Unwinding the Medicaid Continuous Coverage Requirement FAQ

Updated April 2023

By Suzanne Wikle and Jennifer Wagner from the Center on Budget and Policy Priorities (CBPP)

In March 2020, as part of COVID-19 relief enacted in the Families First Coronavirus Response Act (FFCRA), Congress provided increased Medicaid funding to states. States had to meet several conditions to receive the federal funds, collectively called a Maintenance of Effort (MOE) requirement, as well as a “continuous coverage” requirement that prohibited states from terminating most Medicaid enrollees’ coverage until after the end of the public health emergency (PHE), as determined by the U.S. Department of Health and Human Services.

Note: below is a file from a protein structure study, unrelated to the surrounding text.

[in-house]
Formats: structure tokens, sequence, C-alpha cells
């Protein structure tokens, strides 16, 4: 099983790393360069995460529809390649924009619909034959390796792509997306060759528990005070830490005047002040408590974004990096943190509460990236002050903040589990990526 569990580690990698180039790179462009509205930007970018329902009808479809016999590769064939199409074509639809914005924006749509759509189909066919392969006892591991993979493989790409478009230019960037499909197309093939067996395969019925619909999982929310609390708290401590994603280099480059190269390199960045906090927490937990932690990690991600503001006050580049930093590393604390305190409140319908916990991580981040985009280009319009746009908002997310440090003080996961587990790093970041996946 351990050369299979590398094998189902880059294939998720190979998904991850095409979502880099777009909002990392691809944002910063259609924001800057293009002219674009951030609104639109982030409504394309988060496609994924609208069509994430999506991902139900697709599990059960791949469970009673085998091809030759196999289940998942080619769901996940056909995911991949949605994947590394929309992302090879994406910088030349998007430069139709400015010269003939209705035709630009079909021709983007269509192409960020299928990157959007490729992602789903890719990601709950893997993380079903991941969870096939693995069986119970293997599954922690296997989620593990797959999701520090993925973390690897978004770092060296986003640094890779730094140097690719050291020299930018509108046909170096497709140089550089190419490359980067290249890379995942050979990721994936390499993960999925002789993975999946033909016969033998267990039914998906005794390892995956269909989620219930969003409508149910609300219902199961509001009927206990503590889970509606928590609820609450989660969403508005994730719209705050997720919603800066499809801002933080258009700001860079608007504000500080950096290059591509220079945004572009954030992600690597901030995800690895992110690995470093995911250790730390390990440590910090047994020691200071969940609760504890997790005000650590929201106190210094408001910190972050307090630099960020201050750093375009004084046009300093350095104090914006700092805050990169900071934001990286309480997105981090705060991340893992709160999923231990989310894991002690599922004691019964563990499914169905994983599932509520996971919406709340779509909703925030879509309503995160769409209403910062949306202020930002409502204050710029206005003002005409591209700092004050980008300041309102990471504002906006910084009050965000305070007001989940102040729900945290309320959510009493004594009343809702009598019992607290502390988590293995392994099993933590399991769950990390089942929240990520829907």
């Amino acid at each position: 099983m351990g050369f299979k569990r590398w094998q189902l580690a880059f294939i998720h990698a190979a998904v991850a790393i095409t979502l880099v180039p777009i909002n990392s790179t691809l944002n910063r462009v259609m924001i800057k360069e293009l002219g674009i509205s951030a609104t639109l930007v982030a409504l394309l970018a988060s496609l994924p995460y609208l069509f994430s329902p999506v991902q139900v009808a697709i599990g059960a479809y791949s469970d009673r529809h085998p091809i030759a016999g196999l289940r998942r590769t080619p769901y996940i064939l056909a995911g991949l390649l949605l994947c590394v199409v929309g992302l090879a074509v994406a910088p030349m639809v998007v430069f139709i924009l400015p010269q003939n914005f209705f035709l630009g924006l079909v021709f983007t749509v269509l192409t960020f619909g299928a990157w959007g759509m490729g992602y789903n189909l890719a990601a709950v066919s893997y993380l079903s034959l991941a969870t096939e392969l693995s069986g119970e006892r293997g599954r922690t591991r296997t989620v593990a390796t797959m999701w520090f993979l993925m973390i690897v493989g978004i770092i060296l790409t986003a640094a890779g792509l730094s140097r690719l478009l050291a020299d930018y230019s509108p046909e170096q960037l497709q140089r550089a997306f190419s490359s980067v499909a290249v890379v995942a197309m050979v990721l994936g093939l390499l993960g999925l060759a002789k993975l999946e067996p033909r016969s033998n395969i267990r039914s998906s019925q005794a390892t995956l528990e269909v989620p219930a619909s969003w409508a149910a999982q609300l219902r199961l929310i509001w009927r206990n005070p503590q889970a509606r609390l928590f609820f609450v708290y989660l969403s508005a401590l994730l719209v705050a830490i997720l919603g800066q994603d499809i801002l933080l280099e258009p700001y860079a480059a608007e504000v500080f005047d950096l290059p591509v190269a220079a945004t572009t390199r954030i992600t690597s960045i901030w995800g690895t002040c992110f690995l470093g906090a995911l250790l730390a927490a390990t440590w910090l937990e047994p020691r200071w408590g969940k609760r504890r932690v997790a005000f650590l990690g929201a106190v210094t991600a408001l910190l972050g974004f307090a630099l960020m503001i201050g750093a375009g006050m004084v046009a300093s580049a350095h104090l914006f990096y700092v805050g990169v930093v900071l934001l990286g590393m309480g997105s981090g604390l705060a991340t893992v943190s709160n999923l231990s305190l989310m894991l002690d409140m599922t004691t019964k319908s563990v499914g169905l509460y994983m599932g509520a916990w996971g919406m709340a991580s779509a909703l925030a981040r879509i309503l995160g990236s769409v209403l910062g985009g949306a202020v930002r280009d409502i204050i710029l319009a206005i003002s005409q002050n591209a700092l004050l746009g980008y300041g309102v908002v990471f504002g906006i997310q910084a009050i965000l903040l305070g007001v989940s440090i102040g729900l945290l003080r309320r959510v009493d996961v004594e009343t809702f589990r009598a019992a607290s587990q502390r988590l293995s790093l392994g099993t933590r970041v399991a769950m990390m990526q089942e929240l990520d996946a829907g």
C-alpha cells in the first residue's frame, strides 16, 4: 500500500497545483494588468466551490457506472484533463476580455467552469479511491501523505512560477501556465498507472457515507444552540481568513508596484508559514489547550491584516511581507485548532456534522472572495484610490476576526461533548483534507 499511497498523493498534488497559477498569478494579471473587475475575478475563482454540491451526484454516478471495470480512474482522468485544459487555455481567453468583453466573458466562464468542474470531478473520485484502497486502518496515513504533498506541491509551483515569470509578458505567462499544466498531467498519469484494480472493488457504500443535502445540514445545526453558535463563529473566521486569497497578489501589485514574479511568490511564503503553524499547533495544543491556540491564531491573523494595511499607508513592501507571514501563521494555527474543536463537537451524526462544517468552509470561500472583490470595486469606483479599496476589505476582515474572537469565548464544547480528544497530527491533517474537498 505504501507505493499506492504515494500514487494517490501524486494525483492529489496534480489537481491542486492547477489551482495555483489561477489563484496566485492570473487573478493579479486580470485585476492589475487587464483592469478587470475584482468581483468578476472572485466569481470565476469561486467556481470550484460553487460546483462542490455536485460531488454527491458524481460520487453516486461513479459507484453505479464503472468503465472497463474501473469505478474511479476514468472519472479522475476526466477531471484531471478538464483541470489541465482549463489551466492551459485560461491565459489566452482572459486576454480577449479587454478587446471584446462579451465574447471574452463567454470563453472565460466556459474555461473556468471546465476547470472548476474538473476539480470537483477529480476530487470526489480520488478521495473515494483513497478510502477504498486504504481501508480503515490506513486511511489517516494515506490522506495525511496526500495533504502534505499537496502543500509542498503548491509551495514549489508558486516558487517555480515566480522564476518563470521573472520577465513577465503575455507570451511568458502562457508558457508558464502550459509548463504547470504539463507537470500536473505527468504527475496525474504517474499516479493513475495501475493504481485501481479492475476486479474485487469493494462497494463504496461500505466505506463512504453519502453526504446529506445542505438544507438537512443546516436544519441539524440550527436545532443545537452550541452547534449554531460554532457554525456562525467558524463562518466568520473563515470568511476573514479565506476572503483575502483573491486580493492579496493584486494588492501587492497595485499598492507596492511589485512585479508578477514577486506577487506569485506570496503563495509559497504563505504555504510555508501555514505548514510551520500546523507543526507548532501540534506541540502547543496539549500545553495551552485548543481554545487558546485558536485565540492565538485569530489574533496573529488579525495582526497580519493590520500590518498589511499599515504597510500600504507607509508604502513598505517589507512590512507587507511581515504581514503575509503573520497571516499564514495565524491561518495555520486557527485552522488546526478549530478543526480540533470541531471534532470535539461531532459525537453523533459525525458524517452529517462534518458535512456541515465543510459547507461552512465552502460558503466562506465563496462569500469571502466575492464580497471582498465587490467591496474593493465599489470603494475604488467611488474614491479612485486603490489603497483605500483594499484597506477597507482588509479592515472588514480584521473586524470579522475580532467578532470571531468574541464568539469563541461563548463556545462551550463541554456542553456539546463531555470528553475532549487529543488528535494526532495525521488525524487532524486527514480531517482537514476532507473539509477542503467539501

During the continuous coverage requirement, Medicaid agencies couldn’t disenroll anyone from Medicaid unless they asked to be disenrolled, moved out of state, or died. Continuous coverage allowed millions of people to stay covered without any interruption during the pandemic — and it’s a major reason why there wasn’t an increase in the uninsured rate during the height of the pandemic.

In December 2022, Congress passed an omnibus spending bill that delinked the Medicaid continuous coverage requirement from the PHE and ended the continuous coverage protection on March 31, 2023, allowing states to resume Medicaid coverage terminations effective April 1, 2023.